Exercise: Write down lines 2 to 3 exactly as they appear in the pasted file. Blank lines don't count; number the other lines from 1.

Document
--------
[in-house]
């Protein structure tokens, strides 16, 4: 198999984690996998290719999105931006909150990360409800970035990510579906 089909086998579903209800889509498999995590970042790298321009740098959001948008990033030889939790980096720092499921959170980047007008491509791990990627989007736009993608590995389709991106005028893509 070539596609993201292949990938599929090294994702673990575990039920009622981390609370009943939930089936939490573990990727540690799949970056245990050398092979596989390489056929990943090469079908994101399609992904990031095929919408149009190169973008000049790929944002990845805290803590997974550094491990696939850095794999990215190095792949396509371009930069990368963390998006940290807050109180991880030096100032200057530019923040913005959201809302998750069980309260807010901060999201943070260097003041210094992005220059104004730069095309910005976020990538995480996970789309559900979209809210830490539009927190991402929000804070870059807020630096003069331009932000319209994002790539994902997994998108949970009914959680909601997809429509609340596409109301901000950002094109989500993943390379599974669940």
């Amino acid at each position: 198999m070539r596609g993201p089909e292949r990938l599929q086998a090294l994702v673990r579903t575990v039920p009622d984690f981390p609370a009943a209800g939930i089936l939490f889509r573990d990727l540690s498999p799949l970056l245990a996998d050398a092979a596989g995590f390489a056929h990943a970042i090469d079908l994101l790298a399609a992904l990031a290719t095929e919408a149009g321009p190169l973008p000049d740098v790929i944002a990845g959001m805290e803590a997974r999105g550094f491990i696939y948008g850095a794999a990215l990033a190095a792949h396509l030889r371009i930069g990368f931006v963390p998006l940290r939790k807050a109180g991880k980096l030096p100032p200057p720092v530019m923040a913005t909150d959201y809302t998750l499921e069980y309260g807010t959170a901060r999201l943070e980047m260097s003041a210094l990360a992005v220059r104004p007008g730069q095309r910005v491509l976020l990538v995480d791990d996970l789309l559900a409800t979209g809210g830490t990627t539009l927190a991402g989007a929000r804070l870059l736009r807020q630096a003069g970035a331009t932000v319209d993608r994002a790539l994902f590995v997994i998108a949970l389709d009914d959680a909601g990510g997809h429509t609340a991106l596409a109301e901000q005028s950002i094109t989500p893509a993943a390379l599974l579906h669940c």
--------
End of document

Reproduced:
């Protein structure tokens, strides 16, 4: 198999984690996998290719999105931006909150990360409800970035990510579906 089909086998579903209800889509498999995590970042790298321009740098959001948008990033030889939790980096720092499921959170980047007008491509791990990627989007736009993608590995389709991106005028893509 070539596609993201292949990938599929090294994702673990575990039920009622981390609370009943939930089936939490573990990727540690799949970056245990050398092979596989390489056929990943090469079908994101399609992904990031095929919408149009190169973008000049790929944002990845805290803590997974550094491990696939850095794999990215190095792949396509371009930069990368963390998006940290807050109180991880030096100032200057530019923040913005959201809302998750069980309260807010901060999201943070260097003041210094992005220059104004730069095309910005976020990538995480996970789309559900979209809210830490539009927190991402929000804070870059807020630096003069331009932000319209994002790539994902997994998108949970009914959680909601997809429509609340596409109301901000950002094109989500993943390379599974669940």
């Amino acid at each position: 198999m070539r596609g993201p089909e292949r990938l599929q086998a090294l994702v673990r579903t575990v039920p009622d984690f981390p609370a009943a209800g939930i089936l939490f889509r573990d990727l540690s498999p799949l970056l245990a996998d050398a092979a596989g995590f390489a056929h990943a970042i090469d079908l994101l790298a399609a992904l990031a290719t095929e919408a149009g321009p190169l973008p000049d740098v790929i944002a990845g959001m805290e803590a997974r999105g550094f491990i696939y948008g850095a794999a990215l990033a190095a792949h396509l030889r371009i930069g990368f931006v963390p998006l940290r939790k807050a109180g991880k980096l030096p100032p200057p720092v530019m923040a913005t909150d959201y809302t998750l499921e069980y309260g807010t959170a901060r999201l943070e980047m260097s003041a210094l990360a992005v220059r104004p007008g730069q095309r910005v491509l976020l990538v995480d791990d996970l789309l559900a409800t979209g809210g830490t990627t539009l927190a991402g989007a929000r804070l870059l736009r807020q630096a003069g970035a331009t932000v319209d993608r994002a790539l994902f590995v997994i998108a949970l389709d009914d959680a909601g990510g997809h429509t609340a991106l596409a109301e901000q005028s950002i094109t989500p893509a993943a390379l599974l579906h669940c």